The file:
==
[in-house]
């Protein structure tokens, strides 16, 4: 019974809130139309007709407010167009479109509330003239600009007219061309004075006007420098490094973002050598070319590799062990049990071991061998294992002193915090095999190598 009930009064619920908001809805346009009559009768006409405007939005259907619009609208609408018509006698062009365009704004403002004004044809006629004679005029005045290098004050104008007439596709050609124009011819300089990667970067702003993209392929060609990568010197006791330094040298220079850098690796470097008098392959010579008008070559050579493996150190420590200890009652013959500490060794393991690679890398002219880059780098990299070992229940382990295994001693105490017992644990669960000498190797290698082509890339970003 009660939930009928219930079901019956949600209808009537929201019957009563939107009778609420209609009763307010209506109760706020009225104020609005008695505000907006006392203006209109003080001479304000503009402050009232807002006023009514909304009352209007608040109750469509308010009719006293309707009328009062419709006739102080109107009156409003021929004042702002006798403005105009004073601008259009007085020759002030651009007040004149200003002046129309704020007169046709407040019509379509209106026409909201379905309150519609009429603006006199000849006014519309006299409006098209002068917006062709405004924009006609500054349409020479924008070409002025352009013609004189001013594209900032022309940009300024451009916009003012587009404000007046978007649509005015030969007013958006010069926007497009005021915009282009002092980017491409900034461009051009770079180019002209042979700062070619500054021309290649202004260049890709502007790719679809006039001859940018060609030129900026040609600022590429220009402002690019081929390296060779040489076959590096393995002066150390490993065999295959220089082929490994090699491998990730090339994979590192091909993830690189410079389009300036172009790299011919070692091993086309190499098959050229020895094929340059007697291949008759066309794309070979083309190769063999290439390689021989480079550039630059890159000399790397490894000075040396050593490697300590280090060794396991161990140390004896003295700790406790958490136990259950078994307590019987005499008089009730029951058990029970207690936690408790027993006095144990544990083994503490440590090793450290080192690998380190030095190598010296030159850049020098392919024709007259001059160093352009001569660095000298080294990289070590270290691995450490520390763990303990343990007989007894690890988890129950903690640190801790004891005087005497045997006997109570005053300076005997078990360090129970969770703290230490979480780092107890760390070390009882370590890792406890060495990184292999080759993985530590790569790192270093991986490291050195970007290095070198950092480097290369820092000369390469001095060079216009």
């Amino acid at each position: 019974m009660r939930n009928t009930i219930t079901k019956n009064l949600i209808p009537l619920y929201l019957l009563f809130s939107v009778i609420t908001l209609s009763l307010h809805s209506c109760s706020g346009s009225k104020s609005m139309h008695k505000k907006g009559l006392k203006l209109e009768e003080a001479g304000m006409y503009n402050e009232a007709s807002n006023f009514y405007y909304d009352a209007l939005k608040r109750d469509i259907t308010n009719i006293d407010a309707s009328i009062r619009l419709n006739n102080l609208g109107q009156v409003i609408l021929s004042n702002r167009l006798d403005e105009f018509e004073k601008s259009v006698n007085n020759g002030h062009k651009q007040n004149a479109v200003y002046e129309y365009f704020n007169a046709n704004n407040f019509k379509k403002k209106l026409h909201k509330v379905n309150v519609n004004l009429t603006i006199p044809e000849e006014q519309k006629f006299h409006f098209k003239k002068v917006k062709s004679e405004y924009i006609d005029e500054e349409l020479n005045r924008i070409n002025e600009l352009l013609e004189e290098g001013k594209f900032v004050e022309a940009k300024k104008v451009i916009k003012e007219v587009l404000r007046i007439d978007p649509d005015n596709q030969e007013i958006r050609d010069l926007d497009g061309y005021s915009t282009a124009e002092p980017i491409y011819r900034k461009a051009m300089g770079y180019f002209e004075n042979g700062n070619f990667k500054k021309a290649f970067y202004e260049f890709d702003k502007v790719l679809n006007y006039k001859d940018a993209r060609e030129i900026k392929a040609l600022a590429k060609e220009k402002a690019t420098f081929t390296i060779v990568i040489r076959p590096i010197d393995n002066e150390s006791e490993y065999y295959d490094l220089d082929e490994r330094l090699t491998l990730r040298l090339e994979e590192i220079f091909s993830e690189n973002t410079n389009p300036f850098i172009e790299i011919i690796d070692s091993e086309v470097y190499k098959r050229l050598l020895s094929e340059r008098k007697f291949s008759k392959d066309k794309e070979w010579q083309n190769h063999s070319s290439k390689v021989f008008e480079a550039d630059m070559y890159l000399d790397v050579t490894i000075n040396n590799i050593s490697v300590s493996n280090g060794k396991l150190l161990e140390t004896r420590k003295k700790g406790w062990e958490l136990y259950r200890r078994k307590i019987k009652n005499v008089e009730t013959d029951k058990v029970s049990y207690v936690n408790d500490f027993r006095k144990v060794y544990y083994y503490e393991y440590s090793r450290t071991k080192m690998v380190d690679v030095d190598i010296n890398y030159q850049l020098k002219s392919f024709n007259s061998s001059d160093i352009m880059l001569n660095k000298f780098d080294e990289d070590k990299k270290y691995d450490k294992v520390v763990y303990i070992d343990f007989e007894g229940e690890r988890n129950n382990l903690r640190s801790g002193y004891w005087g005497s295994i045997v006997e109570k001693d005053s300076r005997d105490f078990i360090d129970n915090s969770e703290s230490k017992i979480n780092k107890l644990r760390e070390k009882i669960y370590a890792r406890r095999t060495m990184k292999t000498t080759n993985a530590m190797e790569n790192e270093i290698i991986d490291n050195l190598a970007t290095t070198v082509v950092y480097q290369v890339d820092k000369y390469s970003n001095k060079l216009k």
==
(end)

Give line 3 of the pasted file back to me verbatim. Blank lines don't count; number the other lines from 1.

């Amino acid at each position: 019974m009660r939930n009928t009930i219930t079901k019956n009064l949600i209808p009537l619920y929201l019957l009563f809130s939107v009778i609420t908001l209609s009763l307010h809805s209506c109760s706020g346009s009225k104020s609005m139309h008695k505000k907006g009559l006392k203006l209109e009768e003080a001479g304000m006409y503009n402050e009232a007709s807002n006023f009514y405007y909304d009352a209007l939005k608040r109750d469509i259907t308010n009719i006293d407010a309707s009328i009062r619009l419709n006739n102080l609208g109107q009156v409003i609408l021929s004042n702002r167009l006798d403005e105009f018509e004073k601008s259009v006698n007085n020759g002030h062009k651009q007040n004149a479109v200003y002046e129309y365009f704020n007169a046709n704004n407040f019509k379509k403002k209106l026409h909201k509330v379905n309150v519609n004004l009429t603006i006199p044809e000849e006014q519309k006629f006299h409006f098209k003239k002068v917006k062709s004679e405004y924009i006609d005029e500054e349409l020479n005045r924008i070409n002025e600009l352009l013609e004189e290098g001013k594209f900032v004050e022309a940009k300024k104008v451009i916009k003012e007219v587009l404000r007046i007439d978007p649509d005015n596709q030969e007013i958006r050609d010069l926007d497009g061309y005021s915009t282009a124009e002092p980017i491409y011819r900034k461009a051009m300089g770079y180019f002209e004075n042979g700062n070619f990667k500054k021309a290649f970067y202004e260049f890709d702003k502007v790719l679809n006007y006039k001859d940018a993209r060609e030129i900026k392929a040609l600022a590429k060609e220009k402002a690019t420098f081929t390296i060779v990568i040489r076959p590096i010197d393995n002066e150390s006791e490993y065999y295959d490094l220089d082929e490994r330094l090699t491998l990730r040298l090339e994979e590192i220079f091909s993830e690189n973002t410079n389009p300036f850098i172009e790299i011919i690796d070692s091993e086309v470097y190499k098959r050229l050598l020895s094929e340059r008098k007697f291949s008759k392959d066309k794309e070979w010579q083309n190769h063999s070319s290439k390689v021989f008008e480079a550039d630059m070559y890159l000399d790397v050579t490894i000075n040396n590799i050593s490697v300590s493996n280090g060794k396991l150190l161990e140390t004896r420590k003295k700790g406790w062990e958490l136990y259950r200890r078994k307590i019987k009652n005499v008089e009730t013959d029951k058990v029970s049990y207690v936690n408790d500490f027993r006095k144990v060794y544990y083994y503490e393991y440590s090793r450290t071991k080192m690998v380190d690679v030095d190598i010296n890398y030159q850049l020098k002219s392919f024709n007259s061998s001059d160093i352009m880059l001569n660095k000298f780098d080294e990289d070590k990299k270290y691995d450490k294992v520390v763990y303990i070992d343990f007989e007894g229940e690890r988890n129950n382990l903690r640190s801790g002193y004891w005087g005497s295994i045997v006997e109570k001693d005053s300076r005997d105490f078990i360090d129970n915090s969770e703290s230490k017992i979480n780092k107890l644990r760390e070390k009882i669960y370590a890792r406890r095999t060495m990184k292999t000498t080759n993985a530590m190797e790569n790192e270093i290698i991986d490291n050195l190598a970007t290095t070198v082509v950092y480097q290369v890339d820092k000369y390469s970003n001095k060079l216009k």